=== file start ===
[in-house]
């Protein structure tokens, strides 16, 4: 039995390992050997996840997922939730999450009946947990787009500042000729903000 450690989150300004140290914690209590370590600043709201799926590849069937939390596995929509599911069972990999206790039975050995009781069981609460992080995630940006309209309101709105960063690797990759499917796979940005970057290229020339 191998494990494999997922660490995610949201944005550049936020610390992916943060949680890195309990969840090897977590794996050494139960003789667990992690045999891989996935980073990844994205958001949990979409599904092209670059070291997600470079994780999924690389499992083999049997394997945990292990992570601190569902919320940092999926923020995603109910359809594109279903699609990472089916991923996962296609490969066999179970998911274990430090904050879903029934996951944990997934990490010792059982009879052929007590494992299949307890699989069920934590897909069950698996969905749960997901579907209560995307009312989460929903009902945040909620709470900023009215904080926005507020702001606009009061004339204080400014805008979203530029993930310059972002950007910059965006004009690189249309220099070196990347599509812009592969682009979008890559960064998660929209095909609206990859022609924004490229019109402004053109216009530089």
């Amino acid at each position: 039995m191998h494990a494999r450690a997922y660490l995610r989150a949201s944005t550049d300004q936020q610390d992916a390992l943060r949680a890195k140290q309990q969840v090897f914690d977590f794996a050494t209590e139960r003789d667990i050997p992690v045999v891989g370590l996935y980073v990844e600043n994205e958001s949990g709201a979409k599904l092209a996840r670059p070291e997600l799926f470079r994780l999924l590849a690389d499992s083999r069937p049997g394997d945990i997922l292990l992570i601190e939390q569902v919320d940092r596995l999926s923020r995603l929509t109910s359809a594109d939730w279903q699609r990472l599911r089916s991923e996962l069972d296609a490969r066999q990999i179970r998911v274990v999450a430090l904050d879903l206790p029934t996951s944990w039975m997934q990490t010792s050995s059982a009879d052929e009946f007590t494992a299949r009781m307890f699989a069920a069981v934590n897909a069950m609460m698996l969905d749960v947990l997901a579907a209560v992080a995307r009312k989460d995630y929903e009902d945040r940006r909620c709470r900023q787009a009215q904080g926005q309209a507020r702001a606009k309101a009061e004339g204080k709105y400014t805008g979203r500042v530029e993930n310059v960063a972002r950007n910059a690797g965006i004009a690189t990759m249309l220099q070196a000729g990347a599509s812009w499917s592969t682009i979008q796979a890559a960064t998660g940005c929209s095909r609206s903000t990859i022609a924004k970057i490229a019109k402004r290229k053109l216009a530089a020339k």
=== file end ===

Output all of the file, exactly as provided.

[in-house]
């Protein structure tokens, strides 16, 4: 039995390992050997996840997922939730999450009946947990787009500042000729903000 450690989150300004140290914690209590370590600043709201799926590849069937939390596995929509599911069972990999206790039975050995009781069981609460992080995630940006309209309101709105960063690797990759499917796979940005970057290229020339 191998494990494999997922660490995610949201944005550049936020610390992916943060949680890195309990969840090897977590794996050494139960003789667990992690045999891989996935980073990844994205958001949990979409599904092209670059070291997600470079994780999924690389499992083999049997394997945990292990992570601190569902919320940092999926923020995603109910359809594109279903699609990472089916991923996962296609490969066999179970998911274990430090904050879903029934996951944990997934990490010792059982009879052929007590494992299949307890699989069920934590897909069950698996969905749960997901579907209560995307009312989460929903009902945040909620709470900023009215904080926005507020702001606009009061004339204080400014805008979203530029993930310059972002950007910059965006004009690189249309220099070196990347599509812009592969682009979008890559960064998660929209095909609206990859022609924004490229019109402004053109216009530089």
């Amino acid at each position: 039995m191998h494990a494999r450690a997922y660490l995610r989150a949201s944005t550049d300004q936020q610390d992916a390992l943060r949680a890195k140290q309990q969840v090897f914690d977590f794996a050494t209590e139960r003789d667990i050997p992690v045999v891989g370590l996935y980073v990844e600043n994205e958001s949990g709201a979409k599904l092209a996840r670059p070291e997600l799926f470079r994780l999924l590849a690389d499992s083999r069937p049997g394997d945990i997922l292990l992570i601190e939390q569902v919320d940092r596995l999926s923020r995603l929509t109910s359809a594109d939730w279903q699609r990472l599911r089916s991923e996962l069972d296609a490969r066999q990999i179970r998911v274990v999450a430090l904050d879903l206790p029934t996951s944990w039975m997934q990490t010792s050995s059982a009879d052929e009946f007590t494992a299949r009781m307890f699989a069920a069981v934590n897909a069950m609460m698996l969905d749960v947990l997901a579907a209560v992080a995307r009312k989460d995630y929903e009902d945040r940006r909620c709470r900023q787009a009215q904080g926005q309209a507020r702001a606009k309101a009061e004339g204080k709105y400014t805008g979203r500042v530029e993930n310059v960063a972002r950007n910059a690797g965006i004009a690189t990759m249309l220099q070196a000729g990347a599509s812009w499917s592969t682009i979008q796979a890559a960064t998660g940005c929209s095909r609206s903000t990859i022609a924004k970057i490229a019109k402004r290229k053109l216009a530089a020339k």